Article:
If anybody required evidence as to the mental resolve of Daniel Farke’s current squad, this game proved a stark illustration of that characteristic.
It threatened to be a long afternoon for the Canaries as Matej Vydra widened his lead at the summit of the Championship goal scoring charts after a 12th minute strike. However, in the face of adversity, this is not a Norwich side who exposure a soft underbelly, but one which remains level headed or even improves, particularly away from home.
Naturally, some will point towards the factor of a missed penalty in search of how Norwich didn’t leave Pride Park with maximum points, but the togetherness and refusal to lie down and get beaten needs to be acknowledged.
This is a pragmatic and experienced Derby County side, who under the craftsmanship of an adept head coach, are gunning for a Premier League return.
Derby are unbeaten in twelve and they had only conceded nine goals at home prior to this fixture. Norwich, most noticeably in the second period, were supremely superior to the Premier League challengers.
Those who battled the elements to support their beloved side at Pride Park may have questioned that decision after a first half in which Norwich was suitably second best. Derby’s confidence at home was evident as they pressed Norwich efficiently and injected their game plan onto the match as they dictated proceedings.
For Norwich, the play had returned to the lateral and sedate build up play since previously in Farke’s continued construction of this side. There are fine margins between patient and ineffective play. Norwich supporters saw this displayed at Pride Park.
City require teams to allow them to play, and as such, it’s of little coincidence that when teams opt to press and use their physicality, Norwich often struggle to respond. On the contrary, when they are allowed to exert their technicians onto football matches, they seem an adept and impressive outfit.
Gary Rowett’s side opted for a policy of containment in the second period and this allowed Norwich possession of the football to implement their philosophy onto the game.
If ever Norwich required the fitness of Alex Tettey to remain unscathed, it is now.
This was highlighted as Tettey lay in a heap on the turf of Pride Park. He is now precious cargo, even more so now Tom Trybull has been ruled out until the end of the campaign. It is seemingly obvious that Moritz Leitner will fill the void left by Trybull, but the German is most defiantly cast in a similar mould to that of his German compatriot.
Norwich will be severely lightweight in midfield should Tettey fall victim to the injury list. He is a ball winner, and the only one Farke has at his disposal in the centre of the park.
Nelson Oliveira. The search for a goal continues.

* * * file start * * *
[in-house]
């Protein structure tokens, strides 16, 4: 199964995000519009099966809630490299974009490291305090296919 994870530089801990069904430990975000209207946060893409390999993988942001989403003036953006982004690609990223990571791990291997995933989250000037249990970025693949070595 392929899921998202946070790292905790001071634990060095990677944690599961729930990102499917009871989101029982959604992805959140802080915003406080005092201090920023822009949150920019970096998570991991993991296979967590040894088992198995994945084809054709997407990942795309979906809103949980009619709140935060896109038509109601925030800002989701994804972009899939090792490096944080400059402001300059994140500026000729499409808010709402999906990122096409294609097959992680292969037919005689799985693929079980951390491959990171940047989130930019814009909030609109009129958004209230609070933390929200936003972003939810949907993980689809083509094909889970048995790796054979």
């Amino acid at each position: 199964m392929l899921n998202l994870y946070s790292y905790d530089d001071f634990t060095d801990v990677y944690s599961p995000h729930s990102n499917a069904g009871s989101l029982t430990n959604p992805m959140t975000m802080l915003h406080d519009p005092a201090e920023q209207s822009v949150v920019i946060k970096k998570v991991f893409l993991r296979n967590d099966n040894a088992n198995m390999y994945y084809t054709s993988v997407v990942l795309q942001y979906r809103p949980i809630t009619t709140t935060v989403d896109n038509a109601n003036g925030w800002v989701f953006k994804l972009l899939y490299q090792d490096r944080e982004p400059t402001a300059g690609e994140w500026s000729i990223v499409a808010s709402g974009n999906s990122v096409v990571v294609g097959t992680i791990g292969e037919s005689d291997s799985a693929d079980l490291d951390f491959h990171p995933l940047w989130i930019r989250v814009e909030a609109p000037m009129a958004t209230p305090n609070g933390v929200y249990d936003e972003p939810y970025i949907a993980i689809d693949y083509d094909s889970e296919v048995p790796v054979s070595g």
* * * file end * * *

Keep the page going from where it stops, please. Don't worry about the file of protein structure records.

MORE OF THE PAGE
No goal in ten for the Portuguese international but also no away goal since August, a stat perhaps more damning. This is a player bereft of all confidence and his penalty graphically displayed that.
However, he deserves credit for his response to that key moment. Many would have dropped their heads and refused to go again, but not Oliveira.
Naturally people will point towards his return in regards to goals, but this is a player who requires an injection of confidence.
This was a performance with plenty of endeavour but a lack of conviction. Plenty of huffing and puffing, but Oliviera needs to rediscover his goal scoring touch.
This is a striker who was being lauded as the best striker in the division prior to this profligate spell whereby he has severely lacked end product. He must improve but with an East Anglican Derby on the horizon, Farke may see the deployment of Dennis Srbeny in the lone striker role next Sunday as a risk to sizable to go through with.
This result will act as a statement of intent from the Canaries seeking to rise up the Championship standings.
Those daring to dream will still see the playoffs as a possibility until mathematically impossible, yet Farke and his squad’s feet remain firmly stuck to the ground and concentrated on the task ahead.
That small matter is merely the East Anglian Derby. With the two sides gridlocked in the middle of the table, pride could be the thing of meaning worth competing for, but that alone is enough motivation.
For Norwich, they will be keen to prolong this run of sustained and consistent form further whilst extending their pleasing run against their neighbours, leapfrogging them in the process.
And finally, a word of James Maddison, the boy opposition teams love to hate.
A simple drop of the shoulder is enough to bamboozle opposing defenders whilst the quality he possesses is superior to most in this division.
What does the the future hold for Maddison? His confidence, application and attitude is top drawer, but this is not a man who is forcing a move, he is a young man with a wonderful work ethic and appreciation for the opportunity provided by Norwich.
He understands the pathway he must endure in order to reach the top level. He’s in no hurry.
From Derby to the Derby. Bring on Ipswich.